Just recently, Myrie sponsored a bill to provide universal after-school programming across the state.

His challenge will be getting folks from outside of Brooklyn to recognize him; he has not served in elected office anywhere else, and was a first-time candidate when he successfully ran for his current seat in 2018.

THE CITY reached out to Senator Myrie’s team and has not yet heard back.

The following people have registered as 2025 mayoral candidates with the Campaign Finance Board, but they have yet to make public statements about their runs, and THE CITY could not reach them:

  • Darren D. Aquino
  • Eric W. Armstead 
  • Mathieu O. Odula 
  • Stephen G. Sifontes 
  • Von S. Del Valle
  • John R. Harris 

The Maybes

Who else might run against Adams? Here are the people who have floated the idea, haven’t ruled it out, or may be considering it, according to THE CITY’s running list:

Andrew Cuomo 

The former governor of New York, elected for three terms. 

According to Politico quoting members of his inner circle, Cuomo is mulling a run for mayor  — but only if Adams is not a candidate in the 2025 primary.

If he runs, Cuomo would have to overcome the accusations that circled him as he resigned from office, including sexual harassment (which he has denied) and mismanagement of the state during the pandemic.

Before he served three terms as governor, he served as New York’s attorney general between 2007 and 2010 and as the U.S. Housing Secretary before that.

Councilmember Diana Ayala

Deputy speaker of the City Council representing parts of The Bronx and Manhattan and chair of the council’s general welfare committee.

Ayala told Politico while at the Somos conference in late 2023 that she was having preliminary conversations about potentially running. She’s been a frequent critic of Adams, particularly over his plans to weaken the city’s right to shelter law.

Ayala told THE CITY she was “Considering it. Why not?” when asked over text about running last year. “We have never had a woman or a Latino mayor and we obviously have to explore our options, considering the existing political structure,” she added.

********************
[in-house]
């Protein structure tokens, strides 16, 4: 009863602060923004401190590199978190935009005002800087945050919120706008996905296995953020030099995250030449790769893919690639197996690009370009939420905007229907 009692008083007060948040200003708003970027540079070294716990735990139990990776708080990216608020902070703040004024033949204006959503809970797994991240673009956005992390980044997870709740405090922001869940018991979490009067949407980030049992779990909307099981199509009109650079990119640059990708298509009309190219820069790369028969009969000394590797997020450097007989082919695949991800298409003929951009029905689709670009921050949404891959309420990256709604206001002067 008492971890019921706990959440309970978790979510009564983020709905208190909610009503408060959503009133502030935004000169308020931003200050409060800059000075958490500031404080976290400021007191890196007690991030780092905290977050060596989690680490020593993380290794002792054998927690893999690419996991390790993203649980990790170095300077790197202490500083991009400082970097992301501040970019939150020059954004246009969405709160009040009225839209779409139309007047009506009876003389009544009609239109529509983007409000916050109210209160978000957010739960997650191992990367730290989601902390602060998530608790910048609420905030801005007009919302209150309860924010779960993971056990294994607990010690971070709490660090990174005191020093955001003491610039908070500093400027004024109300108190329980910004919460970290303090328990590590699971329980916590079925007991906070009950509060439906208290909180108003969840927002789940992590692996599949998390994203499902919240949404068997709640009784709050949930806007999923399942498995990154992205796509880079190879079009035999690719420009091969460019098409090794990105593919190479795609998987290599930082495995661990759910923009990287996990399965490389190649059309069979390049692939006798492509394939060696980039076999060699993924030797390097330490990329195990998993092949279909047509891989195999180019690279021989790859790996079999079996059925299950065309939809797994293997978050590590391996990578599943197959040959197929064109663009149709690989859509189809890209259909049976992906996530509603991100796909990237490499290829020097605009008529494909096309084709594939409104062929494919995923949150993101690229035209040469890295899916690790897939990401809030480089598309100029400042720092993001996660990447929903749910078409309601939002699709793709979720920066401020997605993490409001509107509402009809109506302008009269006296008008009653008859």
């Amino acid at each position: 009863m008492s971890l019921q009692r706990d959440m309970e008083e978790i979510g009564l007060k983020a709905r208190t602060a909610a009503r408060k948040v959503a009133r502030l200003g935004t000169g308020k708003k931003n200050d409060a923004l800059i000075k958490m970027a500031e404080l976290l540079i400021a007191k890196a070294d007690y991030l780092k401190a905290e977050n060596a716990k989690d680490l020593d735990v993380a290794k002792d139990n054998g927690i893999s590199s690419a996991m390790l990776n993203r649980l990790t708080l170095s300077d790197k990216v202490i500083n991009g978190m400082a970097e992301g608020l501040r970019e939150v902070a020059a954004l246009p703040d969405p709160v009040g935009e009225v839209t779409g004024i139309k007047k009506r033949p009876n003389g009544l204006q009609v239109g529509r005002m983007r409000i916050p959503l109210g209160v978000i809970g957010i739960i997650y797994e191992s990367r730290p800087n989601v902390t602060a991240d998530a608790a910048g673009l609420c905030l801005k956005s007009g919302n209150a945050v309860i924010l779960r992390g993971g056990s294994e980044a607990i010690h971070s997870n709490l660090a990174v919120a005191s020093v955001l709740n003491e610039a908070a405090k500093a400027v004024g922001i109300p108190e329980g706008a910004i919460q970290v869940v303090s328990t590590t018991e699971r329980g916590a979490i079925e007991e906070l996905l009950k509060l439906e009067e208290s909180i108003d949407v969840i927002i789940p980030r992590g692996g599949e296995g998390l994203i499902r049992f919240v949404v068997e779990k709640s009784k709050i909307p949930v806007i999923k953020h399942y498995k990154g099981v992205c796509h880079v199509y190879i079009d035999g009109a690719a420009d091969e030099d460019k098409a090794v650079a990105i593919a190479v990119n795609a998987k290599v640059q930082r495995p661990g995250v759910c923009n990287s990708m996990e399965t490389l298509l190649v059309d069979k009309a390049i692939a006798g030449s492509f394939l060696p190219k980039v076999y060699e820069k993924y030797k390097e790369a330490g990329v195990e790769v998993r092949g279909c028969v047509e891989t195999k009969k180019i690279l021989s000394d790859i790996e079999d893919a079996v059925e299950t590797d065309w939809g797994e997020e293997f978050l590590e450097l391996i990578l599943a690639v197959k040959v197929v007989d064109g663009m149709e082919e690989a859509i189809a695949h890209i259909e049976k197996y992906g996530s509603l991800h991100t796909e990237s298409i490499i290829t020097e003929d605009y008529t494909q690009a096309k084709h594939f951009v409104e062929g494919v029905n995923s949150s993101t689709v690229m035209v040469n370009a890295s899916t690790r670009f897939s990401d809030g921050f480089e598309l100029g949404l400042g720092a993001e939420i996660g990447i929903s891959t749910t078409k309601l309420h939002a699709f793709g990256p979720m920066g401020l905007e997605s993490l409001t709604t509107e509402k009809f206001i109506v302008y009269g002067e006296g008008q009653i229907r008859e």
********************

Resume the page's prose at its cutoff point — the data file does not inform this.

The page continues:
State Senator Jessica Ramos

State senator representing parts of Queens, chair of the Senate’s labor committee.

Ramos has been rumored as a potential candidate for months, particularly as she has become a frequent and public critic of the mayor for his policies and comments around asylum seekers.

She told POLITICO at the Somos conference in late 2023 that the idea of who could run for mayor was a “sexy topic” but she was also focused on what was happening with federal funding for migrants. Still, she hadsn’t ruled anything out.

“Somebody should, maybe it’ll be me,” she told THE CITY at the time.

THE CITY reached out to Senator Ramos’ team and has not yet heard back.

Comptroller Brad Lander

Comptroller, former city councilmember

Lander was elected to the City Council in 2009, where he represented parts of Brooklyn including Park Slope. He was elected as the city’s comptroller in 2021.

In the years since, he’s been a persistent foe to Mayor Adams, fighting over the city’s response to the migrant crisis and weighing in on the recent Charter Review Commission with budget suggestions. The mayor has criticized and mocked Lander, calling him the “loudest person in New York City” but saying he hasn’t offered any solutions for the city’s issues.

The left-leaning Lander has not officially registered or announced that he’ll run for mayor, but he is reportedly getting closer to announcing a mayoral run in 2025.

This article is adapted from a previous version published by THE CITY in 2023.

This article was published by THE CITY on June 24, 2024.